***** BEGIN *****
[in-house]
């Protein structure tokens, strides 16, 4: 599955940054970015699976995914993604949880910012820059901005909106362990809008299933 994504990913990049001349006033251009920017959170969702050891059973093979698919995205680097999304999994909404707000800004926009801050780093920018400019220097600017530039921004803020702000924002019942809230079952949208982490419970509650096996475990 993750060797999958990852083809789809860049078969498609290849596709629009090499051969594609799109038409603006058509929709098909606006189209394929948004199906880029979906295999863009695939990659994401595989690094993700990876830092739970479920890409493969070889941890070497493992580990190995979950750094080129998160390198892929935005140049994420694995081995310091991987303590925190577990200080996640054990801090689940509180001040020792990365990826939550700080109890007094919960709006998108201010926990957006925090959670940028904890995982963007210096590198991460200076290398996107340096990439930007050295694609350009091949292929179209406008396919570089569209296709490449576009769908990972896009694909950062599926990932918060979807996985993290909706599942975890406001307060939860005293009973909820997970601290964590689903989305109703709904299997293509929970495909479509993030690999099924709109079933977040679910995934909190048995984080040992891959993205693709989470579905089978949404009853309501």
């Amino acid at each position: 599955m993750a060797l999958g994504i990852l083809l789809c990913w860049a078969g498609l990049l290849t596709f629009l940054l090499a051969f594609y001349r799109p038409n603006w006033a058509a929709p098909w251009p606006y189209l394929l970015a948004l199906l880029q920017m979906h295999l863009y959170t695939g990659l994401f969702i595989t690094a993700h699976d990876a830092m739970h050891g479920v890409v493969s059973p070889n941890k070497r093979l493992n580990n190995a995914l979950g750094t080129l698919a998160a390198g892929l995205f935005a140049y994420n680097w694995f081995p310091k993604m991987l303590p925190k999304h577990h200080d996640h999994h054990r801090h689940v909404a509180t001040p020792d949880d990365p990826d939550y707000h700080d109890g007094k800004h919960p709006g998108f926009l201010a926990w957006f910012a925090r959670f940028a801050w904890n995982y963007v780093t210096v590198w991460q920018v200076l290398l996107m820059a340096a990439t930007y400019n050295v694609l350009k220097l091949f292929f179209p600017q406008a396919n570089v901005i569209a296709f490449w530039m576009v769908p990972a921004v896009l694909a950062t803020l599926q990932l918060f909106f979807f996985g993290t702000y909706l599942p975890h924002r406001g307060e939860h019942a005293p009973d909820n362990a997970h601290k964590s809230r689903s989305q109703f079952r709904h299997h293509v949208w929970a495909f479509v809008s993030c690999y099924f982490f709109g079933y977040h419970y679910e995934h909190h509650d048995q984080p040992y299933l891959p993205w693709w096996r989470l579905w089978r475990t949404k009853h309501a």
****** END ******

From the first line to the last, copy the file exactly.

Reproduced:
[in-house]
């Protein structure tokens, strides 16, 4: 599955940054970015699976995914993604949880910012820059901005909106362990809008299933 994504990913990049001349006033251009920017959170969702050891059973093979698919995205680097999304999994909404707000800004926009801050780093920018400019220097600017530039921004803020702000924002019942809230079952949208982490419970509650096996475990 993750060797999958990852083809789809860049078969498609290849596709629009090499051969594609799109038409603006058509929709098909606006189209394929948004199906880029979906295999863009695939990659994401595989690094993700990876830092739970479920890409493969070889941890070497493992580990190995979950750094080129998160390198892929935005140049994420694995081995310091991987303590925190577990200080996640054990801090689940509180001040020792990365990826939550700080109890007094919960709006998108201010926990957006925090959670940028904890995982963007210096590198991460200076290398996107340096990439930007050295694609350009091949292929179209406008396919570089569209296709490449576009769908990972896009694909950062599926990932918060979807996985993290909706599942975890406001307060939860005293009973909820997970601290964590689903989305109703709904299997293509929970495909479509993030690999099924709109079933977040679910995934909190048995984080040992891959993205693709989470579905089978949404009853309501």
């Amino acid at each position: 599955m993750a060797l999958g994504i990852l083809l789809c990913w860049a078969g498609l990049l290849t596709f629009l940054l090499a051969f594609y001349r799109p038409n603006w006033a058509a929709p098909w251009p606006y189209l394929l970015a948004l199906l880029q920017m979906h295999l863009y959170t695939g990659l994401f969702i595989t690094a993700h699976d990876a830092m739970h050891g479920v890409v493969s059973p070889n941890k070497r093979l493992n580990n190995a995914l979950g750094t080129l698919a998160a390198g892929l995205f935005a140049y994420n680097w694995f081995p310091k993604m991987l303590p925190k999304h577990h200080d996640h999994h054990r801090h689940v909404a509180t001040p020792d949880d990365p990826d939550y707000h700080d109890g007094k800004h919960p709006g998108f926009l201010a926990w957006f910012a925090r959670f940028a801050w904890n995982y963007v780093t210096v590198w991460q920018v200076l290398l996107m820059a340096a990439t930007y400019n050295v694609l350009k220097l091949f292929f179209p600017q406008a396919n570089v901005i569209a296709f490449w530039m576009v769908p990972a921004v896009l694909a950062t803020l599926q990932l918060f909106f979807f996985g993290t702000y909706l599942p975890h924002r406001g307060e939860h019942a005293p009973d909820n362990a997970h601290k964590s809230r689903s989305q109703f079952r709904h299997h293509v949208w929970a495909f479509v809008s993030c690999y099924f982490f709109g079933y977040h419970y679910e995934h909190h509650d048995q984080p040992y299933l891959p993205w693709w096996r989470l579905w089978r475990t949404k009853h309501a």